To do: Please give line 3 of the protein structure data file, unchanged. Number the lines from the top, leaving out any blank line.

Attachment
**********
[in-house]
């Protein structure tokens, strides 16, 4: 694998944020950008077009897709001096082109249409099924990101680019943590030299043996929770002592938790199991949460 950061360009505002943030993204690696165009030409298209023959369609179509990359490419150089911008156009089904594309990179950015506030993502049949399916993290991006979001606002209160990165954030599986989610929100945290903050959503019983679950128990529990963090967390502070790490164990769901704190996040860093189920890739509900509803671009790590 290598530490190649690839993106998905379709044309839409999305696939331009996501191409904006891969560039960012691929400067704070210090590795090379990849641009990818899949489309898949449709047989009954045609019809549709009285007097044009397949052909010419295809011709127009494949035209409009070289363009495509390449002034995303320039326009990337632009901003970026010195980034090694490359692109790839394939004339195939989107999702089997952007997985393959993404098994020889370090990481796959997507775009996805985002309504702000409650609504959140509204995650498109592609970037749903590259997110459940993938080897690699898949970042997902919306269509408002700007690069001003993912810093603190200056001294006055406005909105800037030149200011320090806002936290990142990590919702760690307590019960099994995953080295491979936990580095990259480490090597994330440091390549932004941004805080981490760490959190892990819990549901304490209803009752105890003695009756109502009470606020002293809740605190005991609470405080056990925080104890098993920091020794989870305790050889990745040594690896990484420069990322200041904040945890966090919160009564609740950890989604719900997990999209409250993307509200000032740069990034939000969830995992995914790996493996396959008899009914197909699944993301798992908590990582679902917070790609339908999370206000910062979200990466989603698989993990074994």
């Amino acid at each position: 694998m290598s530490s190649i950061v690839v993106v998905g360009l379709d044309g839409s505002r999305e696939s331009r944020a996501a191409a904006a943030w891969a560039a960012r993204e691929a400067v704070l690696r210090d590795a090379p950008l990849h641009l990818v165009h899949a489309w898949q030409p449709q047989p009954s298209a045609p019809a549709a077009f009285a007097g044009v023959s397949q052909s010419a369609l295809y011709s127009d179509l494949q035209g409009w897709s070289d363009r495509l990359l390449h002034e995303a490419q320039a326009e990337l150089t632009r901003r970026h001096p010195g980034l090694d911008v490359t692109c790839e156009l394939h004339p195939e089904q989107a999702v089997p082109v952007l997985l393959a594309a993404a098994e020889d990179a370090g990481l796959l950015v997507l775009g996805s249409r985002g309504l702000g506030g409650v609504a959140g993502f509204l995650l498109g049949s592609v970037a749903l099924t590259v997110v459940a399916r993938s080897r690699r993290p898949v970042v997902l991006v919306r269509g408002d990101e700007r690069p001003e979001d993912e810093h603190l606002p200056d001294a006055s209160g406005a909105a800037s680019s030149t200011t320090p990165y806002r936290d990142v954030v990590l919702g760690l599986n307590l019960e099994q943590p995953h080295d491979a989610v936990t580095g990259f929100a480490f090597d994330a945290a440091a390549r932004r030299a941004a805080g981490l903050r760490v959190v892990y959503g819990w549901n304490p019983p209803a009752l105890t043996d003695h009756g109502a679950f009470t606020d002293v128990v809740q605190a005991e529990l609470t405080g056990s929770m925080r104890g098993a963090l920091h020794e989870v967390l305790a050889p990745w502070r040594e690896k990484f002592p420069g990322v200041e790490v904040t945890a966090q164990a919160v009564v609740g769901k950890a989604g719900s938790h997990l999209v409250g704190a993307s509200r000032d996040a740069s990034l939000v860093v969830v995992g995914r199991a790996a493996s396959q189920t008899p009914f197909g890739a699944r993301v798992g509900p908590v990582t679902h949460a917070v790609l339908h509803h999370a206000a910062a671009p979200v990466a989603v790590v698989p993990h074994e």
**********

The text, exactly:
């Amino acid at each position: 694998m290598s530490s190649i950061v690839v993106v998905g360009l379709d044309g839409s505002r999305e696939s331009r944020a996501a191409a904006a943030w891969a560039a960012r993204e691929a400067v704070l690696r210090d590795a090379p950008l990849h641009l990818v165009h899949a489309w898949q030409p449709q047989p009954s298209a045609p019809a549709a077009f009285a007097g044009v023959s397949q052909s010419a369609l295809y011709s127009d179509l494949q035209g409009w897709s070289d363009r495509l990359l390449h002034e995303a490419q320039a326009e990337l150089t632009r901003r970026h001096p010195g980034l090694d911008v490359t692109c790839e156009l394939h004339p195939e089904q989107a999702v089997p082109v952007l997985l393959a594309a993404a098994e020889d990179a370090g990481l796959l950015v997507l775009g996805s249409r985002g309504l702000g506030g409650v609504a959140g993502f509204l995650l498109g049949s592609v970037a749903l099924t590259v997110v459940a399916r993938s080897r690699r993290p898949v970042v997902l991006v919306r269509g408002d990101e700007r690069p001003e979001d993912e810093h603190l606002p200056d001294a006055s209160g406005a909105a800037s680019s030149t200011t320090p990165y806002r936290d990142v954030v990590l919702g760690l599986n307590l019960e099994q943590p995953h080295d491979a989610v936990t580095g990259f929100a480490f090597d994330a945290a440091a390549r932004r030299a941004a805080g981490l903050r760490v959190v892990y959503g819990w549901n304490p019983p209803a009752l105890t043996d003695h009756g109502a679950f009470t606020d002293v128990v809740q605190a005991e529990l609470t405080g056990s929770m925080r104890g098993a963090l920091h020794e989870v967390l305790a050889p990745w502070r040594e690896k990484f002592p420069g990322v200041e790490v904040t945890a966090q164990a919160v009564v609740g769901k950890a989604g719900s938790h997990l999209v409250g704190a993307s509200r000032d996040a740069s990034l939000v860093v969830v995992g995914r199991a790996a493996s396959q189920t008899p009914f197909g890739a699944r993301v798992g509900p908590v990582t679902h949460a917070v790609l339908h509803h999370a206000a910062a671009p979200v990466a989603v790590v698989p993990h074994e």